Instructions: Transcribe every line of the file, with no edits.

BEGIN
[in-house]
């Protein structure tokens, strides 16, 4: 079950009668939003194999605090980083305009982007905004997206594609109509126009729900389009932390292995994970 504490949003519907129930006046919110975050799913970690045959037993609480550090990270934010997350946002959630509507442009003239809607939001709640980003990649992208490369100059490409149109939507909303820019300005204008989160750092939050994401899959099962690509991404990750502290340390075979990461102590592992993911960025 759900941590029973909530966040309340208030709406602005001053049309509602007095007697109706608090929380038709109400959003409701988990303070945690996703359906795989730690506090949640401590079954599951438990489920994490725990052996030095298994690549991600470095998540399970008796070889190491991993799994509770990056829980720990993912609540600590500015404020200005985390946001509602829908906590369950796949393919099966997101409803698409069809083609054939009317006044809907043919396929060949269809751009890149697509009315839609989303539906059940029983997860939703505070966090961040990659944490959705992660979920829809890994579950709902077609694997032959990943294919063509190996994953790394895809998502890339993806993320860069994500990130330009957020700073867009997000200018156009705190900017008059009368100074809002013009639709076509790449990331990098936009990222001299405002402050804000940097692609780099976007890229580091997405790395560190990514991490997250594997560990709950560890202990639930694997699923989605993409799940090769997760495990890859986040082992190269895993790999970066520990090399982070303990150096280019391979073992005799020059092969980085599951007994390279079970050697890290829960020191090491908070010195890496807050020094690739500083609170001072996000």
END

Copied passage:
[in-house]
């Protein structure tokens, strides 16, 4: 079950009668939003194999605090980083305009982007905004997206594609109509126009729900389009932390292995994970 504490949003519907129930006046919110975050799913970690045959037993609480550090990270934010997350946002959630509507442009003239809607939001709640980003990649992208490369100059490409149109939507909303820019300005204008989160750092939050994401899959099962690509991404990750502290340390075979990461102590592992993911960025 759900941590029973909530966040309340208030709406602005001053049309509602007095007697109706608090929380038709109400959003409701988990303070945690996703359906795989730690506090949640401590079954599951438990489920994490725990052996030095298994690549991600470095998540399970008796070889190491991993799994509770990056829980720990993912609540600590500015404020200005985390946001509602829908906590369950796949393919099966997101409803698409069809083609054939009317006044809907043919396929060949269809751009890149697509009315839609989303539906059940029983997860939703505070966090961040990659944490959705992660979920829809890994579950709902077609694997032959990943294919063509190996994953790394895809998502890339993806993320860069994500990130330009957020700073867009997000200018156009705190900017008059009368100074809002013009639709076509790449990331990098936009990222001299405002402050804000940097692609780099976007890229580091997405790395560190990514991490997250594997560990709950560890202990639930694997699923989605993409799940090769997760495990890859986040082992190269895993790999970066520990090399982070303990150096280019391979073992005799020059092969980085599951007994390279079970050697890290829960020191090491908070010195890496807050020094690739500083609170001072996000």